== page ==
My Most Excellent Year

My Most Excellent Year: A Novel of Love, Mary Poppins & Fenway Park
by Steve Kluger
YA fiction. 403 pp.
Dial. 2008.

flap copy:

TCKeller: What's "flap copy" anyway?
AugieHwong: It's what they put on a book jacket to tell you what's inside, you rock-head. We can use the one from Liza Minnelli's bio as a template.
TCKeller: Or not.
AlePerez: This is positively mortifying. They were just supposed to be classroom essays! I can't believe the entire world is about to find out how I played Anthony like a violin for five months.
TCKeller: I let you do that. Hey, why don't we open the flap with a quote about the 1918 Red Sox—
AugieHwong: No way, dude. If you're looking for a warm-up act, we open with Bette Davis in All About Eve.
AlePerez: Hello? Jacqueline Kennedy would be a far more appealing, not to mention intelligent, choice. Besides, I outrank both of you.
TCKeller: Oh,yeah? I have a Carlton Fisk rookie card.
AugieHwong: I have Angela Lansbury's autograph.
AlePerez: I have a Secret Service agent.
TCKeller: Guys! Why don't we just forget the flap copy and start at the very beginning?
AugieHwong: A very good place to start . . .

This was such an enjoyable book. Really. I found myself entertained throughout. The flap copy doesn't really tell you much about the plot. Part of that is because what really matters in this book is the characters. Fortunately, unlike the award-winning atrocity that is Criss Cross, this character-driven book has well-drawn characters who you can actually like. It also has wit and heart. As another blog I came across at one point (but can't find now) put it, this is a book about the family you're born with and the family you choose. T.C. and Tick are best friends. Actually, they're more than best friends; they're brothers. And they decided that when they were in first grade some time after T.C.'s mom died: ". . . that's when I knew for sure that I wouldn't be sad forever. Well, anybody who can pull off something like that for you isn't just a best friend—that's brother territory. So Augie told his mom and dad that they had a new son, and I told Pop the same thing. Screw biology."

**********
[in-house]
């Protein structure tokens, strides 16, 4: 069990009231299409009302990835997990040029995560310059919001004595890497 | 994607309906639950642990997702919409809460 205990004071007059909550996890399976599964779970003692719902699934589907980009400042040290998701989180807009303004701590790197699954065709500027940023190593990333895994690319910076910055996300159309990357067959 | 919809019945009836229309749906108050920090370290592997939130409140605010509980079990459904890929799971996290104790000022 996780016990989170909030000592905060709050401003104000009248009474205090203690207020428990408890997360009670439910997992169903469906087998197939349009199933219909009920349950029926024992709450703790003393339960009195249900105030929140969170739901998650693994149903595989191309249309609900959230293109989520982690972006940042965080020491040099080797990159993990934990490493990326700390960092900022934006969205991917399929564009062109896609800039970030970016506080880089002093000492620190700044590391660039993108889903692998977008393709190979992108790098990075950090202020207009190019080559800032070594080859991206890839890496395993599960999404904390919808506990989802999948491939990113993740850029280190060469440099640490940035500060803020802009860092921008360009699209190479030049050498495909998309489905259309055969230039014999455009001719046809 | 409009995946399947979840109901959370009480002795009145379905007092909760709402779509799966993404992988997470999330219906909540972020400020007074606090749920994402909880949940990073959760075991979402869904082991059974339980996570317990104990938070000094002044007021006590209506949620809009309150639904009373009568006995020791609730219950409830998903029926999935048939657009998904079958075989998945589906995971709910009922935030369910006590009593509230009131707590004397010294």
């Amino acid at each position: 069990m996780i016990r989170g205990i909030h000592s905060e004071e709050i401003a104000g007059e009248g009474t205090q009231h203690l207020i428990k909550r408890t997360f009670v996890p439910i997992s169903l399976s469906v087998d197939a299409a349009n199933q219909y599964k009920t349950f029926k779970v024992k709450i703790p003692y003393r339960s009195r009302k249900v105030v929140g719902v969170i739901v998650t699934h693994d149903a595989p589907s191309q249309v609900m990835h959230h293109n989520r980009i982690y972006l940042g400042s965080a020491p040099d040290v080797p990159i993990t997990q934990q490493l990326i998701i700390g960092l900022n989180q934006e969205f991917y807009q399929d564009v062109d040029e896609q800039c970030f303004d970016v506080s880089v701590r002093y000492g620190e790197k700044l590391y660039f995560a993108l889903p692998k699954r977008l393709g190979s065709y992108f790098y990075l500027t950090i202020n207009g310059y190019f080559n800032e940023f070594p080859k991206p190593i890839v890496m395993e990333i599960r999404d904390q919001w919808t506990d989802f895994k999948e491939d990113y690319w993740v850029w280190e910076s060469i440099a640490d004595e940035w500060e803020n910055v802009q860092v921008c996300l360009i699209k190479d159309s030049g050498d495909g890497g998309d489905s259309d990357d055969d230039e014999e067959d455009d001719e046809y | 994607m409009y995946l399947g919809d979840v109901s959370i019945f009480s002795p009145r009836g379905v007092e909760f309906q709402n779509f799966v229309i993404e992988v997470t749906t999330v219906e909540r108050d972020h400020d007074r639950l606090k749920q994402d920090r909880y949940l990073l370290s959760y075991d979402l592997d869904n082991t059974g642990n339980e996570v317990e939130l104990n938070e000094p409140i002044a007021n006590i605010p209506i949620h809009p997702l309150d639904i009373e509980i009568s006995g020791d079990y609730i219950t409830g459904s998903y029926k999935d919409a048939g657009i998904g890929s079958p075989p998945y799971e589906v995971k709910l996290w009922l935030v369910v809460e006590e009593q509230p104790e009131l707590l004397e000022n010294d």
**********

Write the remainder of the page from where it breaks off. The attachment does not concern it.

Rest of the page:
Anyway, so the book employs various forms to narrate the story, including diary-assignment passages, memos, e-mails, IM logs, and what not. And there's just a lot of good stuff in here. Even when considering how improbable a lot of the book may seem, it still has an authenticity that makes it believable. That's also assuming you ignore the first and last few chapters where the characters reveal they're writing this memoir as a junior-year writing assignment about their freshman year yet the rest of the book is essentially written with present-tense knowledge instead of past-tense knowledge.

One of the criticisms that I've seen crop up is about the lack of drama with Augie's coming out:
I must further confess that although I consider Augie a delightful character, I found one aspect of his coming out a bit implausible. Everyone around him greets his being gay with complete acceptance. This is very nice to see, but really? No one from school gives him a hard time? There's no weirdness from the male best friend with whom he regularly shares a room? Still, I do love the way Augie is open about his feelings, and notices everything about Andy
Except, well, T.C.'s words:
I'm five weeks older than Augie is but he's a lot smarter than I am, except that he doesn't know he's gay yet. I don't see how he couldn't. I guess he figures that because he loves women like Audrey Hepburn and Judi Dench so much, he's automatically going to wind up with one. (Shh. What he really loves is their clothes.) But Augie is the best at everything he does and I'm betting that once he puts 2+2 together, he'll have a steady boyfriend before I even get this new girl Alejandra to think about kissing me. (22)
Anyway. It's an enjoyable read with plenty of humor and good writing and not so much angst.

Other reviews:
The Ya Ya Yas | Jen Robinson's Book Page

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